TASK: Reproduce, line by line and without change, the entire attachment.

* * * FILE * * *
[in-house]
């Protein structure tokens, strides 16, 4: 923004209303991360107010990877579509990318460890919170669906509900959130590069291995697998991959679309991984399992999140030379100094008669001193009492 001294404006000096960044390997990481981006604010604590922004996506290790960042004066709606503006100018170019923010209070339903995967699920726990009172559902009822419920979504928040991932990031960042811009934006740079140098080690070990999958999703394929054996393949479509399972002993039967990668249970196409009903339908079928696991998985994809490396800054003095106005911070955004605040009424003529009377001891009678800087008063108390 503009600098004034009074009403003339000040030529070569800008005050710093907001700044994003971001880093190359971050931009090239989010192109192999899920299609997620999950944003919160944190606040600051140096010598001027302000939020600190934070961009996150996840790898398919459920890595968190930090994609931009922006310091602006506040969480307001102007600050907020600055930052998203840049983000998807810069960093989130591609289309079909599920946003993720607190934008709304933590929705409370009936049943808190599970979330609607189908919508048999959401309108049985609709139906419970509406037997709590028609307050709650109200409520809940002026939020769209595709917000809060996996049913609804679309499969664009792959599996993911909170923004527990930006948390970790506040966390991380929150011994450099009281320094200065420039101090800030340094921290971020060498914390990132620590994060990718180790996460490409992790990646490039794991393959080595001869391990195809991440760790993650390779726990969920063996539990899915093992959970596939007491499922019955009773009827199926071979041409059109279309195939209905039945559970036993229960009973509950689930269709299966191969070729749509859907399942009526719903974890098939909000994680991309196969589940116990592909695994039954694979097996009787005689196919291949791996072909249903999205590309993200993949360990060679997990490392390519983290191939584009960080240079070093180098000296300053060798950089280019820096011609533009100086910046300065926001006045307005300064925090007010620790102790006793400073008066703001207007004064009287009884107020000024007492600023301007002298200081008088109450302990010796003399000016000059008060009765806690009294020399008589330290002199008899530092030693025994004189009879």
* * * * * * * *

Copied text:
[in-house]
């Protein structure tokens, strides 16, 4: 923004209303991360107010990877579509990318460890919170669906509900959130590069291995697998991959679309991984399992999140030379100094008669001193009492 001294404006000096960044390997990481981006604010604590922004996506290790960042004066709606503006100018170019923010209070339903995967699920726990009172559902009822419920979504928040991932990031960042811009934006740079140098080690070990999958999703394929054996393949479509399972002993039967990668249970196409009903339908079928696991998985994809490396800054003095106005911070955004605040009424003529009377001891009678800087008063108390 503009600098004034009074009403003339000040030529070569800008005050710093907001700044994003971001880093190359971050931009090239989010192109192999899920299609997620999950944003919160944190606040600051140096010598001027302000939020600190934070961009996150996840790898398919459920890595968190930090994609931009922006310091602006506040969480307001102007600050907020600055930052998203840049983000998807810069960093989130591609289309079909599920946003993720607190934008709304933590929705409370009936049943808190599970979330609607189908919508048999959401309108049985609709139906419970509406037997709590028609307050709650109200409520809940002026939020769209595709917000809060996996049913609804679309499969664009792959599996993911909170923004527990930006948390970790506040966390991380929150011994450099009281320094200065420039101090800030340094921290971020060498914390990132620590994060990718180790996460490409992790990646490039794991393959080595001869391990195809991440760790993650390779726990969920063996539990899915093992959970596939007491499922019955009773009827199926071979041409059109279309195939209905039945559970036993229960009973509950689930269709299966191969070729749509859907399942009526719903974890098939909000994680991309196969589940116990592909695994039954694979097996009787005689196919291949791996072909249903999205590309993200993949360990060679997990490392390519983290191939584009960080240079070093180098000296300053060798950089280019820096011609533009100086910046300065926001006045307005300064925090007010620790102790006793400073008066703001207007004064009287009884107020000024007492600023301007002298200081008088109450302990010796003399000016000059008060009765806690009294020399008589330290002199008899530092030693025994004189009879």